Board Blog

Board Blog

This blog is written by various COS board members for the members of the society.  

gess sierre leone

I had the privilege of interviewing Dr. Lowell Gess recently.  For those of you who don't know who this is, I would encourage you to listen to the short podcast.  Dr. Gess has great insight when it comes to pandemics given his experience traveling to Sierre Leone at the height of the Ebola crisis in early 2015 when he was 93 years old.  As he shares, at some point in his correspondence with his beloved staff at the Kissy Eye Hospital in Freetown, telling them that he was praying for them was just not enough.   He felt he had to put some actions behind his prayers so he bought a ticket to travel there even covertly from his family.  

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Solange Nicole once said, “A diamond does not start out polished and shining. It once was nothing special, but with enough pressure and time, it becomes spectacular.” Each of you who start your efforts in the mission field, both home and abroad, are very much like that ‘diamond in the rough’ – through perseverance and time Jesus shines through you. Some call it a long obedience in the same direction.

God wants nothing more than to bless you and He also wants you to bless those around you. Today, many believe God is angry with them, because of the ongoing worldly blasting that occurs all around us. As ophthalmic missionaries it remains God’s intent that we strive to bless others in the journey ahead.

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At this time in history, being a whistleblower is certainly a controversial subject.  However, this particular individual that I have learned about is someone who I wish I had known and I imagine you do too!  In particular, this whistleblower was an ophthalmologist.  In fact, he was not just any ophthalmologist but a Christian ophthalmologist who lived in Wuhan, China and trusted God with his future. 

Li Wen Liangwenliang2

Dr. Li Wenliang was 34 years old and worked in Wuhan, China.  He apparently was very smart and very brave.   On December 30th, 2019, he reported on 7 patients all from a local seafood market who had been diagnosed with a SARS-like illness and were quarantined in the hospital.  He had noted that on December 3rd, he saw a test sample that showed the presence of a coronavirus similar to the SARS virus which caused 800 deaths in a 2002-2003 outbreak.  He sent a message on Weibo (a Chinese version of Twitter) to warn his medical school alumni about wearing protective clothing.   Apparently this alone caused a visit from the Wuhan police who accused him of “rumour-mongering” and who tried to silence him.  He was persecuted because of his actions and for telling the truth.  Most of us have heard about this since it has hit our national news.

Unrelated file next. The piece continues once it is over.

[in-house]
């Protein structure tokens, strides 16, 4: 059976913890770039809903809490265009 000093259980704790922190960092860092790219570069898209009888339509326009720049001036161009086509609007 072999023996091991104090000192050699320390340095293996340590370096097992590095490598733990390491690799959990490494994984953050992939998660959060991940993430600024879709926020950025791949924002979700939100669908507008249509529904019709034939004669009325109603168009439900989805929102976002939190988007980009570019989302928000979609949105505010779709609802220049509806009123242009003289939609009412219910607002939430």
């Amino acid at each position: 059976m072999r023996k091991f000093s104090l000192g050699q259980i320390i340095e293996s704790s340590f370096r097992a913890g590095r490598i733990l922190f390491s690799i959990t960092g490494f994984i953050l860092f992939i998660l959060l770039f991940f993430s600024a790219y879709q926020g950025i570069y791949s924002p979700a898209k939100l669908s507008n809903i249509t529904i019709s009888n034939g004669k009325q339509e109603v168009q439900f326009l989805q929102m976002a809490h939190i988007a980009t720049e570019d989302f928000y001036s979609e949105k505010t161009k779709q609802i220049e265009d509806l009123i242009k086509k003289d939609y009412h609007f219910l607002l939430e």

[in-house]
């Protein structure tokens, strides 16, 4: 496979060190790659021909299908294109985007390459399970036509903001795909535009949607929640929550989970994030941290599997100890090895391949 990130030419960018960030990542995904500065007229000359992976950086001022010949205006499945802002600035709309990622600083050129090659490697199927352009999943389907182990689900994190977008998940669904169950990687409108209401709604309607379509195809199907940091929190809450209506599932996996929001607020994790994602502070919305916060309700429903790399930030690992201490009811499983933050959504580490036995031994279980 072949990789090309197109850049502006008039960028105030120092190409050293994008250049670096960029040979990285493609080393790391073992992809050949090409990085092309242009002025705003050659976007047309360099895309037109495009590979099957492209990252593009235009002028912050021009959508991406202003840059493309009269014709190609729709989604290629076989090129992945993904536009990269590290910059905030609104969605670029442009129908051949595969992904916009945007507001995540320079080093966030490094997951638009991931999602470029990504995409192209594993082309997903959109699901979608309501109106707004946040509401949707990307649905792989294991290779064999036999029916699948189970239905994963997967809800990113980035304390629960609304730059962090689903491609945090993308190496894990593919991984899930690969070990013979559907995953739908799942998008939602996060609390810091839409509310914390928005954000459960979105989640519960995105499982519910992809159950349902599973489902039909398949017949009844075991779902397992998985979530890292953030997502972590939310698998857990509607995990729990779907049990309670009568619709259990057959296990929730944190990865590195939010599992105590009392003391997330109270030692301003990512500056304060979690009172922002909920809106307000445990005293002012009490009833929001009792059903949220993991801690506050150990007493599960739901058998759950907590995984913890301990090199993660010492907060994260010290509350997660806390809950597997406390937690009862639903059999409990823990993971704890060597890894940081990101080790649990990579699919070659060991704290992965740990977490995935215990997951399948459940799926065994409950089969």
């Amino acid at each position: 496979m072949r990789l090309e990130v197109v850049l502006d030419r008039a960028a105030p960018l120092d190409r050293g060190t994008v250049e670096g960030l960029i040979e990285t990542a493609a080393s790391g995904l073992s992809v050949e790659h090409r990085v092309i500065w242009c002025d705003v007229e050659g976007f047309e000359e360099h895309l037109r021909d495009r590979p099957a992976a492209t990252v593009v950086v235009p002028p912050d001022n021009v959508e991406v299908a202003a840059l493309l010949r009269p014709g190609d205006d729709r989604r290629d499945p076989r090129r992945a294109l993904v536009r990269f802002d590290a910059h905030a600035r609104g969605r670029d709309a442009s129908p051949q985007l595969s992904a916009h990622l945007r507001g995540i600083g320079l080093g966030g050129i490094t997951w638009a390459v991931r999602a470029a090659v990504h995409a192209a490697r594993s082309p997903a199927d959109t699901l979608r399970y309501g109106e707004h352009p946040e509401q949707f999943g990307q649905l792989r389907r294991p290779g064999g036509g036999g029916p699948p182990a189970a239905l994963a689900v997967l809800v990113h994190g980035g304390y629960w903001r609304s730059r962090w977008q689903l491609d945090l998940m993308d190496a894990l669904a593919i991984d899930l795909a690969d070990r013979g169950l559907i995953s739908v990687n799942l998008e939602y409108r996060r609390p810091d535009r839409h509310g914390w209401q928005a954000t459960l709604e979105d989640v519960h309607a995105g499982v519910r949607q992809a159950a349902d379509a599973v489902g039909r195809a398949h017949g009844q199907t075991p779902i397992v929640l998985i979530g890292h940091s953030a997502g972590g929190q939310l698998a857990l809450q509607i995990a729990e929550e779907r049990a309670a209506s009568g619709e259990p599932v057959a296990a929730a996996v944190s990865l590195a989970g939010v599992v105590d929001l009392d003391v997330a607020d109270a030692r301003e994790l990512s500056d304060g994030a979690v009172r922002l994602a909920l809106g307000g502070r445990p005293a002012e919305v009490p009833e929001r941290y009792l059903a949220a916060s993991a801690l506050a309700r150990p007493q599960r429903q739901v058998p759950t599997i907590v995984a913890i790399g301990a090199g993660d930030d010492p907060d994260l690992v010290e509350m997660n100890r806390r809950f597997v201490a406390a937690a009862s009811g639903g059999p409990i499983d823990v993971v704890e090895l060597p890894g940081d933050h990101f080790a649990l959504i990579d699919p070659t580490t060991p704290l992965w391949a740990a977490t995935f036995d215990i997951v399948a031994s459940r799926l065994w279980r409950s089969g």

wenliang4

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jetson health

We are learning quite a lot about how to care for our patients virtually during the time of COVID-19.  This is a summary of the TeleHealth Webinar along with the resourcew and platforms that was presented for the COS on March 28th.  Please feel free to send your suggestions to info@cosw.org if you have other things to add to this and we can post it with your permission.

Telehealth Platforms to Explore:

Doxy.me   https://doxy.me/

Connect on Call    https://wwww.connectoncall.com/

Eyecarelive   https://eyecarelive.com/

Remember that during the COVID-19 crisis, currently non-HIPAA compliant platforms such as FaceTime, Skype or WhatsApp are approved for use if this is your best way to do TeleHealth with your patient.

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ComfortingPatientI want to start by introducing you to my chocolate lab, Ellie. She is likely the sweetest and most gentle dog you’ll ever meet. As a matter of fact, her temperament is so pleasant my wife and I named our first born after Ellie, hoping that our daughter would somehow inherit the traits of her namesake (please don’t tell my wife I’m advertising this). What you really need to know about Ellie (the dog) is that she was born to retrieve. From a young pup, it was evident that retrieving was in her blood and because she showed so much promise, I decided to capitalize on her talent and train her to be a retriever. Training a dog to properly retrieve is very difficult as she must first learn the importance of obedience. The commands, “sit, stay, heel, right, left, back, okay!” began as chores that she initially begrudging obeyed but as time progressed, she realized that obedience always led her to the prize. That was one of the first lessons Ellie taught me about faith.

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